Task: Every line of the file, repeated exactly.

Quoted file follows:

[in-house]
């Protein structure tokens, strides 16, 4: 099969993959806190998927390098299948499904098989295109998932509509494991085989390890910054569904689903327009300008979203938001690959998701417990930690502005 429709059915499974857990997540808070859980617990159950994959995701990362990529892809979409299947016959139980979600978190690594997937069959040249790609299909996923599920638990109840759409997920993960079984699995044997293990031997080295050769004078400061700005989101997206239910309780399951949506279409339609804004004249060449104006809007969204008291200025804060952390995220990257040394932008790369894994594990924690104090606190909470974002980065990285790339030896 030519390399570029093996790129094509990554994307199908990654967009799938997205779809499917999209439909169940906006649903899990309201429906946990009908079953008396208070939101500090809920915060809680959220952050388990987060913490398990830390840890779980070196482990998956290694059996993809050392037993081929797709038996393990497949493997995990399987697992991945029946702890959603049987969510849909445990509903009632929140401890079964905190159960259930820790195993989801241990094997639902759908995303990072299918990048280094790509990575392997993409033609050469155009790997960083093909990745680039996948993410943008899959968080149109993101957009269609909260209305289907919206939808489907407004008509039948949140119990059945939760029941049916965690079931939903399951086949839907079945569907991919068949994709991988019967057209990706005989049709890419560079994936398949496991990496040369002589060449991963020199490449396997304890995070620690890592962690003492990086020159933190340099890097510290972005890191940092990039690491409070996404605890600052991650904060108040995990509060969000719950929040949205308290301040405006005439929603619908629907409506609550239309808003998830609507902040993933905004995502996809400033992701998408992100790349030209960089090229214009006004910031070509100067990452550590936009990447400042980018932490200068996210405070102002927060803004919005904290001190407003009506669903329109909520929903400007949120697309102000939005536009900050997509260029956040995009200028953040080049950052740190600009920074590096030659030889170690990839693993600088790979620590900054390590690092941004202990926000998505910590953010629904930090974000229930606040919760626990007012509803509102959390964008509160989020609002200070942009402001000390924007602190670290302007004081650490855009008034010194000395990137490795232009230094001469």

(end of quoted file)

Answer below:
[in-house]
């Protein structure tokens, strides 16, 4: 099969993959806190998927390098299948499904098989295109998932509509494991085989390890910054569904689903327009300008979203938001690959998701417990930690502005 429709059915499974857990997540808070859980617990159950994959995701990362990529892809979409299947016959139980979600978190690594997937069959040249790609299909996923599920638990109840759409997920993960079984699995044997293990031997080295050769004078400061700005989101997206239910309780399951949506279409339609804004004249060449104006809007969204008291200025804060952390995220990257040394932008790369894994594990924690104090606190909470974002980065990285790339030896 030519390399570029093996790129094509990554994307199908990654967009799938997205779809499917999209439909169940906006649903899990309201429906946990009908079953008396208070939101500090809920915060809680959220952050388990987060913490398990830390840890779980070196482990998956290694059996993809050392037993081929797709038996393990497949493997995990399987697992991945029946702890959603049987969510849909445990509903009632929140401890079964905190159960259930820790195993989801241990094997639902759908995303990072299918990048280094790509990575392997993409033609050469155009790997960083093909990745680039996948993410943008899959968080149109993101957009269609909260209305289907919206939808489907407004008509039948949140119990059945939760029941049916965690079931939903399951086949839907079945569907991919068949994709991988019967057209990706005989049709890419560079994936398949496991990496040369002589060449991963020199490449396997304890995070620690890592962690003492990086020159933190340099890097510290972005890191940092990039690491409070996404605890600052991650904060108040995990509060969000719950929040949205308290301040405006005439929603619908629907409506609550239309808003998830609507902040993933905004995502996809400033992701998408992100790349030209960089090229214009006004910031070509100067990452550590936009990447400042980018932490200068996210405070102002927060803004919005904290001190407003009506669903329109909520929903400007949120697309102000939005536009900050997509260029956040995009200028953040080049950052740190600009920074590096030659030889170690990839693993600088790979620590900054390590690092941004202990926000998505910590953010629904930090974000229930606040919760626990007012509803509102959390964008509160989020609002200070942009402001000390924007602190670290302007004081650490855009008034010194000395990137490795232009230094001469």